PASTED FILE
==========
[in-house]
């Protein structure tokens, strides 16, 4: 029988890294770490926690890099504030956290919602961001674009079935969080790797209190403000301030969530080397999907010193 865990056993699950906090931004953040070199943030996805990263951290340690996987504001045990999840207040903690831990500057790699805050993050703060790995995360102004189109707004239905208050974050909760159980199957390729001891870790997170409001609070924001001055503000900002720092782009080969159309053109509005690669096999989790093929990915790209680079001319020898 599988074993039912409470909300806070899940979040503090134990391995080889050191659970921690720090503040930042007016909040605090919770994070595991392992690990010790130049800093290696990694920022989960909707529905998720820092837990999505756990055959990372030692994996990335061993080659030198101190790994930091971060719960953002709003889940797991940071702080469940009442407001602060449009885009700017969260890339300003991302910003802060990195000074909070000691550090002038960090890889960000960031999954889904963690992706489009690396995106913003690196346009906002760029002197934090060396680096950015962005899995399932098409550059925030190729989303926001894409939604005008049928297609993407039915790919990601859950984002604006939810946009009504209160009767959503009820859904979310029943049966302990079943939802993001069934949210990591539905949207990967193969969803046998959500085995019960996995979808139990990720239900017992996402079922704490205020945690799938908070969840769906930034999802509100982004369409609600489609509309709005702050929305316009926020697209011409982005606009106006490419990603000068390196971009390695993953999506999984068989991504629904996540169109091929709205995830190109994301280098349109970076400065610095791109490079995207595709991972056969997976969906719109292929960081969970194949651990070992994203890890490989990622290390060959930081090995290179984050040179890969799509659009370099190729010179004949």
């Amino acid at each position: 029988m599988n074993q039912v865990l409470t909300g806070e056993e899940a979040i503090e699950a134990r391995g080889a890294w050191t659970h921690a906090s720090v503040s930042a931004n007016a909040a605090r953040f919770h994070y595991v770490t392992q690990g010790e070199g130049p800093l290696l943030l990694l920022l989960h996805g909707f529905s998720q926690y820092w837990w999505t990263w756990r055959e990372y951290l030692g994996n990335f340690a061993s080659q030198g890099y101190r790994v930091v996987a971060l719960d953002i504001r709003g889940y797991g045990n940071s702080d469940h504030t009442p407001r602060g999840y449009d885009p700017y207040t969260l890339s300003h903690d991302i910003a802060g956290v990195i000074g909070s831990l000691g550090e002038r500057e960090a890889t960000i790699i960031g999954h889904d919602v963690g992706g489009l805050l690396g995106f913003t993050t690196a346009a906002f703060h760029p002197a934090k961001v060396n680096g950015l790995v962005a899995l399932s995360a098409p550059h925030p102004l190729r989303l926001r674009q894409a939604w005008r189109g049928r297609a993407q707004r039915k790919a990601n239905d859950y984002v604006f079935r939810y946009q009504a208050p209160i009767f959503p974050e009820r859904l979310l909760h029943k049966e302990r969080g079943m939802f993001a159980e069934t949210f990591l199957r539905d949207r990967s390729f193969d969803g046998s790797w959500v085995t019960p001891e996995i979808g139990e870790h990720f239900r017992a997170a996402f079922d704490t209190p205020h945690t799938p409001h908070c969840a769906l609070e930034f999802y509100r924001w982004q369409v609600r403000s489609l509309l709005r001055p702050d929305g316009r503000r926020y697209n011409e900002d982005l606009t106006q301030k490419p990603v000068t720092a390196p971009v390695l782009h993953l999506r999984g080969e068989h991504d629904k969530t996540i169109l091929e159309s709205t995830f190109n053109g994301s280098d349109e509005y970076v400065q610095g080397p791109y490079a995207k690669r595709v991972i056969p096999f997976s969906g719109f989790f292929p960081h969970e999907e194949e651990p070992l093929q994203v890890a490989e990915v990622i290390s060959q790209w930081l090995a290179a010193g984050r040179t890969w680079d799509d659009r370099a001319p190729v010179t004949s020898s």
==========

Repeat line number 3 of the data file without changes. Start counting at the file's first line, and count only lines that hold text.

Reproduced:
């Amino acid at each position: 029988m599988n074993q039912v865990l409470t909300g806070e056993e899940a979040i503090e699950a134990r391995g080889a890294w050191t659970h921690a906090s720090v503040s930042a931004n007016a909040a605090r953040f919770h994070y595991v770490t392992q690990g010790e070199g130049p800093l290696l943030l990694l920022l989960h996805g909707f529905s998720q926690y820092w837990w999505t990263w756990r055959e990372y951290l030692g994996n990335f340690a061993s080659q030198g890099y101190r790994v930091v996987a971060l719960d953002i504001r709003g889940y797991g045990n940071s702080d469940h504030t009442p407001r602060g999840y449009d885009p700017y207040t969260l890339s300003h903690d991302i910003a802060g956290v990195i000074g909070s831990l000691g550090e002038r500057e960090a890889t960000i790699i960031g999954h889904d919602v963690g992706g489009l805050l690396g995106f913003t993050t690196a346009a906002f703060h760029p002197a934090k961001v060396n680096g950015l790995v962005a899995l399932s995360a098409p550059h925030p102004l190729r989303l926001r674009q894409a939604w005008r189109g049928r297609a993407q707004r039915k790919a990601n239905d859950y984002v604006f079935r939810y946009q009504a208050p209160i009767f959503p974050e009820r859904l979310l909760h029943k049966e302990r969080g079943m939802f993001a159980e069934t949210f990591l199957r539905d949207r990967s390729f193969d969803g046998s790797w959500v085995t019960p001891e996995i979808g139990e870790h990720f239900r017992a997170a996402f079922d704490t209190p205020h945690t799938p409001h908070c969840a769906l609070e930034f999802y509100r924001w982004q369409v609600r403000s489609l509309l709005r001055p702050d929305g316009r503000r926020y697209n011409e900002d982005l606009t106006q301030k490419p990603v000068t720092a390196p971009v390695l782009h993953l999506r999984g080969e068989h991504d629904k969530t996540i169109l091929e159309s709205t995830f190109n053109g994301s280098d349109e509005y970076v400065q610095g080397p791109y490079a995207k690669r595709v991972i056969p096999f997976s969906g719109f989790f292929p960081h969970e999907e194949e651990p070992l093929q994203v890890a490989e990915v990622i290390s060959q790209w930081l090995a290179a010193g984050r040179t890969w680079d799509d659009r370099a001319p190729v010179t004949s020898s």